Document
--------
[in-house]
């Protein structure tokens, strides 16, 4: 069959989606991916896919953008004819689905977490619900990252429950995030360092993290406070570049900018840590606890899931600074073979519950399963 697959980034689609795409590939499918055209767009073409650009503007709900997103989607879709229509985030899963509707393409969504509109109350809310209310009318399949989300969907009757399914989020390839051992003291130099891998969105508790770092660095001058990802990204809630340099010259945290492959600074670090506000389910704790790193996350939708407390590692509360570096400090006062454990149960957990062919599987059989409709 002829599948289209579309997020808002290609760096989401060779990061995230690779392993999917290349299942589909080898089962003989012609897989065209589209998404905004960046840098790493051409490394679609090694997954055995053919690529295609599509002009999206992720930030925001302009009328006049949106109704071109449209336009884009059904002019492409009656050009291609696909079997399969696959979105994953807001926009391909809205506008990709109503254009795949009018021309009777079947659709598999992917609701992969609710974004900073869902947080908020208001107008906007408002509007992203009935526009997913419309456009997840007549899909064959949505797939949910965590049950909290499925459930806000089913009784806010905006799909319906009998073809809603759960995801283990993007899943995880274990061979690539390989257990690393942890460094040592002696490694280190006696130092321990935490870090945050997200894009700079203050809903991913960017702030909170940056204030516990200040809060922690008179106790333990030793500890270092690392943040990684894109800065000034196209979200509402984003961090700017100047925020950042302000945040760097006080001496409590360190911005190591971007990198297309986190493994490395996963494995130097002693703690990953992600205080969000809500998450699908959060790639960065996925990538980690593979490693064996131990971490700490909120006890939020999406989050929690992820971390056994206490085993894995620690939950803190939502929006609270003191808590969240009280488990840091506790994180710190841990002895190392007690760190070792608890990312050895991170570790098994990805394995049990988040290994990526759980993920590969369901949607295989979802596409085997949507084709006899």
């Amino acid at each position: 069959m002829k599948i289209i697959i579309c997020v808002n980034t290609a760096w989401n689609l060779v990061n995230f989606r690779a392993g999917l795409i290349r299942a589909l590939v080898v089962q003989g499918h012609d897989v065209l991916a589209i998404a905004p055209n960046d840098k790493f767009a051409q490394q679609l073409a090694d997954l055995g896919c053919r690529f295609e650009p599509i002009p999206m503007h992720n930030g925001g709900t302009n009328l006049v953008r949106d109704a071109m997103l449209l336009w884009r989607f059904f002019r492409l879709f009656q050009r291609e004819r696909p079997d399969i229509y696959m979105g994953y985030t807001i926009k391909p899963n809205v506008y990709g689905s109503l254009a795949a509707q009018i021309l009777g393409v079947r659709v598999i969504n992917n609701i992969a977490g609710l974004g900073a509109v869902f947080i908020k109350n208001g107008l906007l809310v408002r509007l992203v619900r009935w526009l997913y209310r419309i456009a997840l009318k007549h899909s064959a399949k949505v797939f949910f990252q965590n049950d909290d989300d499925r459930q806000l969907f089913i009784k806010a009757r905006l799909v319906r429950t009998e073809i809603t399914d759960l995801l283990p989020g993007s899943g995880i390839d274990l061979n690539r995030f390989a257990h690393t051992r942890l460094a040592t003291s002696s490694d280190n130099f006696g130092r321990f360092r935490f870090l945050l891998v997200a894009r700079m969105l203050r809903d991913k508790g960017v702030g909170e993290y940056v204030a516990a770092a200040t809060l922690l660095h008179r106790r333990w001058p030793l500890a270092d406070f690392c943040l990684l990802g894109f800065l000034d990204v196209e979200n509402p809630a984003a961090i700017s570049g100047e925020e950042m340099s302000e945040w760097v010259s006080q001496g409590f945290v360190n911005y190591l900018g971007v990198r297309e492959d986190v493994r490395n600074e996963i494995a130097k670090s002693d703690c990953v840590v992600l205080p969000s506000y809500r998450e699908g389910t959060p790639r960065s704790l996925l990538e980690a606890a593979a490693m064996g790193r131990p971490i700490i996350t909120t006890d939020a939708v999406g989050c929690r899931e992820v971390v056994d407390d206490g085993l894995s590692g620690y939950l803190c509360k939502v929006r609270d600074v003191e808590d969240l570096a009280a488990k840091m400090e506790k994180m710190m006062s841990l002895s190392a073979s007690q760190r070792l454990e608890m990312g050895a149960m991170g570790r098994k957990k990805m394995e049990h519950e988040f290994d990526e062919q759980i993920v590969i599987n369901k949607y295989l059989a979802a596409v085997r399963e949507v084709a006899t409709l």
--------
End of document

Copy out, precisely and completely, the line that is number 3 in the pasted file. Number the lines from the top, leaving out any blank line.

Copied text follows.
């Amino acid at each position: 069959m002829k599948i289209i697959i579309c997020v808002n980034t290609a760096w989401n689609l060779v990061n995230f989606r690779a392993g999917l795409i290349r299942a589909l590939v080898v089962q003989g499918h012609d897989v065209l991916a589209i998404a905004p055209n960046d840098k790493f767009a051409q490394q679609l073409a090694d997954l055995g896919c053919r690529f295609e650009p599509i002009p999206m503007h992720n930030g925001g709900t302009n009328l006049v953008r949106d109704a071109m997103l449209l336009w884009r989607f059904f002019r492409l879709f009656q050009r291609e004819r696909p079997d399969i229509y696959m979105g994953y985030t807001i926009k391909p899963n809205v506008y990709g689905s109503l254009a795949a509707q009018i021309l009777g393409v079947r659709v598999i969504n992917n609701i992969a977490g609710l974004g900073a509109v869902f947080i908020k109350n208001g107008l906007l809310v408002r509007l992203v619900r009935w526009l997913y209310r419309i456009a997840l009318k007549h899909s064959a399949k949505v797939f949910f990252q965590n049950d909290d989300d499925r459930q806000l969907f089913i009784k806010a009757r905006l799909v319906r429950t009998e073809i809603t399914d759960l995801l283990p989020g993007s899943g995880i390839d274990l061979n690539r995030f390989a257990h690393t051992r942890l460094a040592t003291s002696s490694d280190n130099f006696g130092r321990f360092r935490f870090l945050l891998v997200a894009r700079m969105l203050r809903d991913k508790g960017v702030g909170e993290y940056v204030a516990a770092a200040t809060l922690l660095h008179r106790r333990w001058p030793l500890a270092d406070f690392c943040l990684l990802g894109f800065l000034d990204v196209e979200n509402p809630a984003a961090i700017s570049g100047e925020e950042m340099s302000e945040w760097v010259s006080q001496g409590f945290v360190n911005y190591l900018g971007v990198r297309e492959d986190v493994r490395n600074e996963i494995a130097k670090s002693d703690c990953v840590v992600l205080p969000s506000y809500r998450e699908g389910t959060p790639r960065s704790l996925l990538e980690a606890a593979a490693m064996g790193r131990p971490i700490i996350t909120t006890d939020a939708v999406g989050c929690r899931e992820v971390v056994d407390d206490g085993l894995s590692g620690y939950l803190c509360k939502v929006r609270d600074v003191e808590d969240l570096a009280a488990k840091m400090e506790k994180m710190m006062s841990l002895s190392a073979s007690q760190r070792l454990e608890m990312g050895a149960m991170g570790r098994k957990k990805m394995e049990h519950e988040f290994d990526e062919q759980i993920v590969i599987n369901k949607y295989l059989a979802a596409v085997r399963e949507v084709a006899t409709l």